Pay No Attention to the Server Behind the Curtain

Computer servers, hidden scaled complexity that works.

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Servers? Desktops? They’re both computers, right? Well, yes, in the same sense that an elephant and a mouse are both mammals.

You’re familiar with a desktop or a laptop computer. What you may not know is there are uncounted ranks and ranks of computer servers behind the scenes providing you with, well, services. Servers are the things you reach over the network when you’re browsing to a web site or looking at a map online or sending an email. To even get to these servers, you unknowingly use other servers just to convert something like “techdecrypted.wordpress.com” into a network address that other servers can use to route your request to the right server. There’s this whole infrastructure of servers upon servers upon servers that all manage to work together to get you where you want to go on the internet.

There’s not just one server waiting for you to contact it over the internet, either. For example,  one estimate from 2012 stated Facebook had 180,000 servers. That’s 180,000 computers working together just to do Facebook things for you and everyone else. That estimate is not counting all of the other servers working for you between Facebook and your desktop computer. When I think of it, I find myself astonished at how well our internet ecosystem actually works.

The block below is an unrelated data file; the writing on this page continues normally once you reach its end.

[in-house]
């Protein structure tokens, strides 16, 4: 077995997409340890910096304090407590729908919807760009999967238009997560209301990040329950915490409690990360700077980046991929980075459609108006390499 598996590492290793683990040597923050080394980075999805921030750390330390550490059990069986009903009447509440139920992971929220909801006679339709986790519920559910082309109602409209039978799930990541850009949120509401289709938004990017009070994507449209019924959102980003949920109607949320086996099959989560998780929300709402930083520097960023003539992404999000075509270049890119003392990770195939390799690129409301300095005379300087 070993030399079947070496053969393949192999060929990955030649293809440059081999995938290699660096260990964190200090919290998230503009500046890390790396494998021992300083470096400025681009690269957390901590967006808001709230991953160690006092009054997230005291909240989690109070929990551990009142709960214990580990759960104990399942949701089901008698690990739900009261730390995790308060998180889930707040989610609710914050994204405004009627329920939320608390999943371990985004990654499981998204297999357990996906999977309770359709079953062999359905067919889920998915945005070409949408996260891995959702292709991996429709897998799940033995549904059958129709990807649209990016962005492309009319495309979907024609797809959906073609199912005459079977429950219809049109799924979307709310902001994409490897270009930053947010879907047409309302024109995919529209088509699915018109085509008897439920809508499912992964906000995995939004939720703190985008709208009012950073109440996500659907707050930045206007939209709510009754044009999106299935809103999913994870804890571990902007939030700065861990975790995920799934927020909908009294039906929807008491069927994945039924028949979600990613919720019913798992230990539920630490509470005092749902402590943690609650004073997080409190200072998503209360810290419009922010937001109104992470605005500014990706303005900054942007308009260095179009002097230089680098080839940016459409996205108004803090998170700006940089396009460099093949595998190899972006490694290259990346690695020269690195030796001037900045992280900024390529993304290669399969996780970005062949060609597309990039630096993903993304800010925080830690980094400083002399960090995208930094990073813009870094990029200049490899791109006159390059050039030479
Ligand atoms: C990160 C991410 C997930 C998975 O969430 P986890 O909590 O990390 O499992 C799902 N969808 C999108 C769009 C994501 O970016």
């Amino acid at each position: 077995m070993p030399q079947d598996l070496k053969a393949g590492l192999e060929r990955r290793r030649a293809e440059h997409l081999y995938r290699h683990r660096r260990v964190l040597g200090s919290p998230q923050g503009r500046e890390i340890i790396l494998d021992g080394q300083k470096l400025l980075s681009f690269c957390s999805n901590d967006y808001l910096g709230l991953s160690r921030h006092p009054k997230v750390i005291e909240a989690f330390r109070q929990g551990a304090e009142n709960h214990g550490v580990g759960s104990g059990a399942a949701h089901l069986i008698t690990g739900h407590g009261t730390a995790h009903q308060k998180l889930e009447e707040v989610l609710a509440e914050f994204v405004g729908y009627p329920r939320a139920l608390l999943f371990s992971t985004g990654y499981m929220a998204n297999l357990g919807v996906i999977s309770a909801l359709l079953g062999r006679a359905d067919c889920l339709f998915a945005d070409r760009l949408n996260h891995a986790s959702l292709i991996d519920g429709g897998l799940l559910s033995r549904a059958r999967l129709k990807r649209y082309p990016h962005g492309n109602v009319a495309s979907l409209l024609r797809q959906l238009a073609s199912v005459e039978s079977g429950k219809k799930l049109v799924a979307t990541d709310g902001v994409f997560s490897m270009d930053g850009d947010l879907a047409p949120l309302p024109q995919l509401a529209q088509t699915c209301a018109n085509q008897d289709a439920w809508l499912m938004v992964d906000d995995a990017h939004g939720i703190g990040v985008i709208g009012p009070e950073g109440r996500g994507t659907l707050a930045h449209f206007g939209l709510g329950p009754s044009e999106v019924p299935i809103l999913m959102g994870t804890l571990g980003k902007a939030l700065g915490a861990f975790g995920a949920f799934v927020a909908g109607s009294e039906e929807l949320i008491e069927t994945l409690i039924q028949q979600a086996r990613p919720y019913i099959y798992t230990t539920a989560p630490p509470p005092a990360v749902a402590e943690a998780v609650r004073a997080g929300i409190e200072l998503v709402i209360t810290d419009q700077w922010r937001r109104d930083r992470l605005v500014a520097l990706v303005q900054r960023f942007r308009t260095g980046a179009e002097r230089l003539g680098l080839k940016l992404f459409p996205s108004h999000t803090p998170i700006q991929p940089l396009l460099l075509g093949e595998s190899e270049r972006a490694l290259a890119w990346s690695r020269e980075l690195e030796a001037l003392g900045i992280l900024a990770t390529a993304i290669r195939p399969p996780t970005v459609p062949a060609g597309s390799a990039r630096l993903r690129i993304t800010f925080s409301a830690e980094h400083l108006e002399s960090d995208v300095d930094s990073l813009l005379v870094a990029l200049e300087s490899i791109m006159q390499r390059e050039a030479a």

I can speak from experience about one server building that supplied high-performance computing services to a University. They had 5,500 servers on the middle floor of a three story building. The bottom floor was a refrigerated air intake for the entire middle floor, the top floor was the hot air exhaust from the entire middle floor. What really blew me away was that the air refrigeration units and internal building fans had not one, but two backup electrical generators. That seemed excessively paranoid until I was told that if the cold air stopped being supplied to the middle floor with its 5,500 servers for longer than 30 seconds, the microprocessors in all of these servers would be destroyed from their own waste heat. Just turning off all 5,500 servers immediately would not work since all of the existing heat has to go somewhere. Ohhhh. Maybe add a third backup electrical generator?

So, yes, servers on the internet are computers like your desktop computer, but on a scale difficult to fully grasp. And…hidden behind the curtain.

Author: David Pointer

Pragmatic programmer. Consilient alchemist. Pro geek. Serial hobbyist. Miniature tabletop gamer.

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